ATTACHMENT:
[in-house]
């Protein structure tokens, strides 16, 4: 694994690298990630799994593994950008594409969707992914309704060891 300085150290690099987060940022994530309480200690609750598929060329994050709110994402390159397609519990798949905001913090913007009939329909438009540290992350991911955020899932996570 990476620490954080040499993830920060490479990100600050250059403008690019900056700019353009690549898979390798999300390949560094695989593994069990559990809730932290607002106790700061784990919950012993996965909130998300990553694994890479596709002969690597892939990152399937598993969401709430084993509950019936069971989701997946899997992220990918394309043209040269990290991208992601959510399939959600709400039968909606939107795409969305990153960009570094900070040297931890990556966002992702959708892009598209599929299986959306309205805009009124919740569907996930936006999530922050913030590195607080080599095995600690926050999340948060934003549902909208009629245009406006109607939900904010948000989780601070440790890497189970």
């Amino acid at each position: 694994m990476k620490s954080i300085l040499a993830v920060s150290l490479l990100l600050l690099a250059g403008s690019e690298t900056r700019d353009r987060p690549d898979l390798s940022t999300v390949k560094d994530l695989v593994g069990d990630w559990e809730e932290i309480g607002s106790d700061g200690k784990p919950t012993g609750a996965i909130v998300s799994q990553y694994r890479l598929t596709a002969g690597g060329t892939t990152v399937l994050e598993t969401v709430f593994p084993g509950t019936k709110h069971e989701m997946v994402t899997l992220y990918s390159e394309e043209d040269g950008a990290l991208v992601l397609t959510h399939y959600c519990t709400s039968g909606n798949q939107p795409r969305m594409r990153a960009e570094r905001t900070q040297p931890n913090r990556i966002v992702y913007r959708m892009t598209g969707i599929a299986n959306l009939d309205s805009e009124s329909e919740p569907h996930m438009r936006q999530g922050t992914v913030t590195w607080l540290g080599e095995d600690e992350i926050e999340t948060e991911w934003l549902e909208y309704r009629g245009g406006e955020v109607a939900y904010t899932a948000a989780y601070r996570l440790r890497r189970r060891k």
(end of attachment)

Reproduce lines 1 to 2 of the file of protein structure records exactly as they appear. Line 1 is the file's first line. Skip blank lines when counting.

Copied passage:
[in-house]
């Protein structure tokens, strides 16, 4: 694994690298990630799994593994950008594409969707992914309704060891 300085150290690099987060940022994530309480200690609750598929060329994050709110994402390159397609519990798949905001913090913007009939329909438009540290992350991911955020899932996570 990476620490954080040499993830920060490479990100600050250059403008690019900056700019353009690549898979390798999300390949560094695989593994069990559990809730932290607002106790700061784990919950012993996965909130998300990553694994890479596709002969690597892939990152399937598993969401709430084993509950019936069971989701997946899997992220990918394309043209040269990290991208992601959510399939959600709400039968909606939107795409969305990153960009570094900070040297931890990556966002992702959708892009598209599929299986959306309205805009009124919740569907996930936006999530922050913030590195607080080599095995600690926050999340948060934003549902909208009629245009406006109607939900904010948000989780601070440790890497189970």